It’s Mental Health Awareness Week in the UK, followed by Dementia Action Week next week. So what better time to focus on the mental health of carers for people with dementia and older adults?
When we talk about carers, we often refer to unpaid carers – so family and friends who provide unpaid, informal care to support the person with daily activities, such as washing, dressing, and cooking, taking them to day care centres, and generally supporting and caring for them in their daily life. According to the Alzheimer’s Society, there are an estimated 700,000 unpaid carers across the UK caring for someone with dementia. Considering the number of people living with the condition is estimated to reach and exceed 1 million by 2025, the number of unpaid carers is only going to rise.
In addition to unpaid carers, there is a vast social care workforce which is looking after people with dementia – including home care and care home staff, as well as paid carers working in community care facilities such as day care centres and support groups. There are over 1.5 million people working in adult social care in the UK, which includes paid carers for other groups than dementia.
We know that carers – whether paid or unpaid – face an incredibly demanding job. Unpaid carers are seeing their relatives or friends changing from a person they have known for many years or often decades into someone who may be unable to cook, changes their behaviour, and forgets things. This can take a huge emotional toll on unpaid carers, especially considering the sheer number of hours they put into caring – an estimated 1.3 billion hours in the UK each year!
As we have also seen during the last 2+ years, the pandemic and its impact on care has only increased job demands for paid dementia carers. Our care home research during the pandemic for example has highlighted how providing care for people with dementia living in care homes has changed, without any clear guidance (https://link.springer.com/article/10.1186/s12877-022-02822-0). This in turn has had severe impacts on the emotional well-being of care home staff, as well as the well-being of residents and unpaid carers.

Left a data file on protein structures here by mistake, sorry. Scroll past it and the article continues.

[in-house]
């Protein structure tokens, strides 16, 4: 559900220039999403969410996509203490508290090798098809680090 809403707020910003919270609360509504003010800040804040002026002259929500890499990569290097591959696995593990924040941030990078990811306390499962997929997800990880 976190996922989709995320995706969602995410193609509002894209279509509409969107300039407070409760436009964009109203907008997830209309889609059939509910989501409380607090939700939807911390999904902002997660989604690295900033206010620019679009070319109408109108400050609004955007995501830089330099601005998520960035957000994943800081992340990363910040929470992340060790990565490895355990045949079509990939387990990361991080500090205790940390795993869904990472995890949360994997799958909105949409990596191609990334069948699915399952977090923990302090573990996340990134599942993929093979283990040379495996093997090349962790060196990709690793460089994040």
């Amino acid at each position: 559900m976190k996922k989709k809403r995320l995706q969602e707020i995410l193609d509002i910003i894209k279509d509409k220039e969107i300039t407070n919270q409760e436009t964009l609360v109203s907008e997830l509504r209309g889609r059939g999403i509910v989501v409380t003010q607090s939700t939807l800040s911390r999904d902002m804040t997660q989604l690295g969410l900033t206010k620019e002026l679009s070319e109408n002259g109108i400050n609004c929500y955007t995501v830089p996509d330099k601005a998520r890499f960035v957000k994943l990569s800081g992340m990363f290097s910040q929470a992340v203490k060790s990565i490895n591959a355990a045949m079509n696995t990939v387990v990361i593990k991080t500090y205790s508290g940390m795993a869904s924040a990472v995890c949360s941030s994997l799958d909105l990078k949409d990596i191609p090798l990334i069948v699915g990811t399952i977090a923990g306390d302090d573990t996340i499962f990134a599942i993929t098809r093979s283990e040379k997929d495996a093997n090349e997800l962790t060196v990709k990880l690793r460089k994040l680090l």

But who cares for the carers? We know that the social care sector in the UK is sadly requiring a great deal of financial injections and general support, to enable its workforce to enjoy their jobs more and stay in their jobs because they want to. We also know of the many unpaid hours of care that families and friends provide. However, as our recent COVID-19 research has shown, it seems that carers just aren’t supported well.
To understand just how paid and unpaid carers of people with dementia and older adults are supported for their mental well-being, I’ve received funding from both the University of Liverpool Policy Support Fund and the NIHR. As part of this overall 18-month project, which is open to recruitment now!, we will remotely interview unpaid and paid (home care and care home staff) carers, and conduct focus groups. We will ask participants about their caring and working experiences, their mental health and well-being, and whether they receive or could receive any support for their mental health needs if they wish to.
If carers aren’t adequately supported, it will inevitably impact on the person cared for. What is hopefully going to come out of this research more is the fact that carers need to be considered in their own right, not only as care providers but as individuals with their own needs. Findings from this study will inform a targeted mental health support intervention for carers.
So, whether during Mental Health Awareness Week or during any time of the year, if you are a carer or know someone who is, take care of your or their mental health, because caring can be demanding and we all need a break sometimes and someone to talk to. If you want to find out more about our research into dementia and mental health, or if you would like to take part in this particular study, please drop me an email (Clarissa.email@example.com).
Dr Clarissa Giebel is a Senior Research Fellow at the University of Liverpool and NIHR ARC North West Coast. Clarissa has been working in dementia care research for over 10 years focusing her research on helping people with dementia to live at home independently and well for longer, addressing inequalities that people with dementia and carers can face. Outside of her day work, Clarissa has also organised a local dementia network – the Liverpool Dementia & Ageing Research Forum, and has recently started her own podcast called the Ageing Scientist.
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